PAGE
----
Sad News! Development Stopped for Korora Linux

Brief: Korora Project and BackSlash Linux are stopping development due to time and money constraints. Is this the fate of smaller Linux distributions?

Korora and BackSlash Linux discontinued

It seems more and more small distributions are facing a had time. Recently we saw the crisis at Void Linux. Now we have two more small Linux distributions calling it quit, albeit temporarily.

Korora Project takes an indefinite break

Korora Linux Screenshot

Korora is/was a Fedora based Linux distribution. It focused on providing out of the box experience to Fedora users by bundling media codecs and proprietary software on top of Fedora.

Korora dev recently announced the unfortunate new:

Korora for the forseeable future is not going to be able to march in cadence with the Fedora releases. In addition to that, for the immediate future there will be no updates to the Korora distribution.

Korora team, comprised of one developer and two community managers, struggled to keep a balance between the project and the real life. And for this reason, the team is taking a break but there is no sureity if they will return to continue the project.

…we are taking a little sabbatical to avoid complete burn out and rejuvenate ourselves and our passion for Korora/Fedora and wider open source efforts.

What does that mean from here, well the servers will stay up so repos don’t break but there will be no updates applied.

We can’t say how long this break will be…

Considering that there will be no updates to the Korora Linux, I would advise existing users to switch to Fedora 28 specially because it now provides easy way of installing media codecs.

[irp posts=”28551″ name=”Bring Your Old Computer Back to Life With 4MLinux”]

Backslash Linux development put on hold for financial issues

BackSlash Linux

Update: Backslash Linux is back again after a few rounds of donation.

You might have seen Backslash Linux in our list of macOS look alike Linux distributions. Based on Ubuntu, Backslash modified KDE desktop to resemble macOS and thus carved an ultra-niche for itself in the desktop Linux world.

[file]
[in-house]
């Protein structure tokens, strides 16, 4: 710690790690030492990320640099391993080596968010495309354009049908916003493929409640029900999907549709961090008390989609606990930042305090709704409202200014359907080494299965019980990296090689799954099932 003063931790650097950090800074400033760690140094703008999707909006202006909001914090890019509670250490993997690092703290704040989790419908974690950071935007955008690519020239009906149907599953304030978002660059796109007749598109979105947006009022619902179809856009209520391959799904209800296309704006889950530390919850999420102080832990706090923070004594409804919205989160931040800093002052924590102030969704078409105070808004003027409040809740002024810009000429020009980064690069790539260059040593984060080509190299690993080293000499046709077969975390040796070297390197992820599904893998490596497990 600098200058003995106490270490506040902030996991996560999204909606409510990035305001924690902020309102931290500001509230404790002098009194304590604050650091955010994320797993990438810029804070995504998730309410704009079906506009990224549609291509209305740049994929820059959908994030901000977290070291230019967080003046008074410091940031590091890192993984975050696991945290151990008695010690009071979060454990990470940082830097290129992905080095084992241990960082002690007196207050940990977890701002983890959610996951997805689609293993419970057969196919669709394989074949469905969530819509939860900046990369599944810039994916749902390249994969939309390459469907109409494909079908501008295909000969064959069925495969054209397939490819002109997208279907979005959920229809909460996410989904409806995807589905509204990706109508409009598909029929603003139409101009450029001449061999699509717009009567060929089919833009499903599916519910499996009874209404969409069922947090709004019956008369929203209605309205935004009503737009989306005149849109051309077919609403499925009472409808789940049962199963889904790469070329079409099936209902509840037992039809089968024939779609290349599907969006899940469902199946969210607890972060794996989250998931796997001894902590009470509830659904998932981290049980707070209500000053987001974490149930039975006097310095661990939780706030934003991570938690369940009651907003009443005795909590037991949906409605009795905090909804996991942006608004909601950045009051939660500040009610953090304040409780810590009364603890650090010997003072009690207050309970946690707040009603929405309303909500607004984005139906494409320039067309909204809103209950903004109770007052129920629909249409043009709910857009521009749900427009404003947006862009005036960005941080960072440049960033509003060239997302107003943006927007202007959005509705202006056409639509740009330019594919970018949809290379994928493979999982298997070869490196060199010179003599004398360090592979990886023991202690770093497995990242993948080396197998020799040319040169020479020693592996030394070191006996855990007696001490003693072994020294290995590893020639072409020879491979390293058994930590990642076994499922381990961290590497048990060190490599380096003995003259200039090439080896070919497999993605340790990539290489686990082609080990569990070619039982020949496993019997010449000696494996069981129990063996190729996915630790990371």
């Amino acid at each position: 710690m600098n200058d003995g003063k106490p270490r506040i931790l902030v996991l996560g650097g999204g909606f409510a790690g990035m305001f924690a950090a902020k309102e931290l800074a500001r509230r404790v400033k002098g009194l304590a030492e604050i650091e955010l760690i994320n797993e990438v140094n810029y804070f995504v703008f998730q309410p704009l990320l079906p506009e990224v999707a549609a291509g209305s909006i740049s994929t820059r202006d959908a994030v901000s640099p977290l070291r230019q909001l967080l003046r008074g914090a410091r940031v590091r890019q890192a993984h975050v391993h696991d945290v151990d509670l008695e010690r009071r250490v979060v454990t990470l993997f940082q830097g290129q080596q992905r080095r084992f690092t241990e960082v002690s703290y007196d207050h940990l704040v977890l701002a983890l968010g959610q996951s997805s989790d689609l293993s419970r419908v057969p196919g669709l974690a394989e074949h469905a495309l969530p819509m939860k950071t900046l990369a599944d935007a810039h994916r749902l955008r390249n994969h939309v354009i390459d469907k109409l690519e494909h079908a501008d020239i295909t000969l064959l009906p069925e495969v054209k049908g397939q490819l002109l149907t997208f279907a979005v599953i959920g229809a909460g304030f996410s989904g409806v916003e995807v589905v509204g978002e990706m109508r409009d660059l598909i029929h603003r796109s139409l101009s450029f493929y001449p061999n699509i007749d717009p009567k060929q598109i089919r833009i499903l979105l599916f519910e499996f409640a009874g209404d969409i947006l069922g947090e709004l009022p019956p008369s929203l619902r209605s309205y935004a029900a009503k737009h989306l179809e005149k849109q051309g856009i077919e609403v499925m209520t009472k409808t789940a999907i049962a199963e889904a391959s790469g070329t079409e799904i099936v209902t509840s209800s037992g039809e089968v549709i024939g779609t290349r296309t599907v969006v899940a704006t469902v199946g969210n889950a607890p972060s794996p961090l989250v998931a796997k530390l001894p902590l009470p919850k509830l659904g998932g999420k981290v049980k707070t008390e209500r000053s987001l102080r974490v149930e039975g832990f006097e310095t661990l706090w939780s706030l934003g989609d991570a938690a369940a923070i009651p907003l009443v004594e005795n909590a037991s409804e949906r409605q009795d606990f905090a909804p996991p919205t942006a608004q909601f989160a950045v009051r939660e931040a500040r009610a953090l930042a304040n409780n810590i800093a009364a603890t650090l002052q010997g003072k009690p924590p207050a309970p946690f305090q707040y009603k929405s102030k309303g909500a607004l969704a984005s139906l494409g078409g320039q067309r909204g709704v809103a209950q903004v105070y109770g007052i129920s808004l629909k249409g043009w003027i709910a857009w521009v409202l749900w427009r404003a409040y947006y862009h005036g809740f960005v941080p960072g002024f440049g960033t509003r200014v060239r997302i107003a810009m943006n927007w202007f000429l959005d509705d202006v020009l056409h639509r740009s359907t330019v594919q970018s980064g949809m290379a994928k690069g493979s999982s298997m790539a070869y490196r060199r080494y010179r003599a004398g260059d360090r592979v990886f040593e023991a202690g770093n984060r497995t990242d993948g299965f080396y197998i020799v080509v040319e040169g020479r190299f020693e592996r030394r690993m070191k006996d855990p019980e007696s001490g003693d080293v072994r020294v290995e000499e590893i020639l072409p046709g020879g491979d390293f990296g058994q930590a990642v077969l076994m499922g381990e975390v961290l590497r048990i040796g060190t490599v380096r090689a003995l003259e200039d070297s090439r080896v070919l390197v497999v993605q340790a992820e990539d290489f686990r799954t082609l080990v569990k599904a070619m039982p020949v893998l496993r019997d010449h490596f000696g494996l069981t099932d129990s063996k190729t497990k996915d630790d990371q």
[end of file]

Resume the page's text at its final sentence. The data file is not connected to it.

Backslash Linux has stopped the development temporarily citing financial problems. They are asking for donations to revive the distribution now:

Development of BackSlash Linux is paused temporarily due to some financial problems. We hope BackSlash Linux to be back soon. Please show your love and support for BackSlash Linux by donating to us and sponsoring BackSlash Linux.

Each and every kind of support option and documentation is temporarily inaccessible for the consumers. We’re sorry for the inconvenience caused.

Apparently, they are promising ‘some goodies and extra options from BackSlash Linux’ for donors contributing $20 or more.

I advise caution here before you go on to make a donation. I don’t like the attitude of “pay us then we’ll restart the project”. If they were facing financial issues, they should have asked for donation before (temporarily) shutting down the project. But that’s just my personal opinion.

Life is hard with side projects

I have been active in the Linux world for past 8-9 years. I have seen several promising projects going down, most of them were hobby projects lead by a single person.

It’s FOSS is my side project and I work on it in my free time. I understand the difficulties faced in maintaining a balance between the side project and the personal life, specially when the side project grows bigger.

I think this is when the team should be expanded so that the work load is reduced from the shoulders of the lead person. Easier said than done because it’s not always easy to trust  strangers from other sides of the world and give them access to your project. Collaboration is also a challenge and could be overwhelming at times.

That being said, it’s not always impossible to effectively maintain a side project. If things are handled in a more professional way, such projects grow to become a force to reckon with.  Linux Mint is one of the many such examples.

What do you think of the entire episode here? Are smaller distributions destined to be doomed? What can the project maintainers and the project community do to avoid such crisis?

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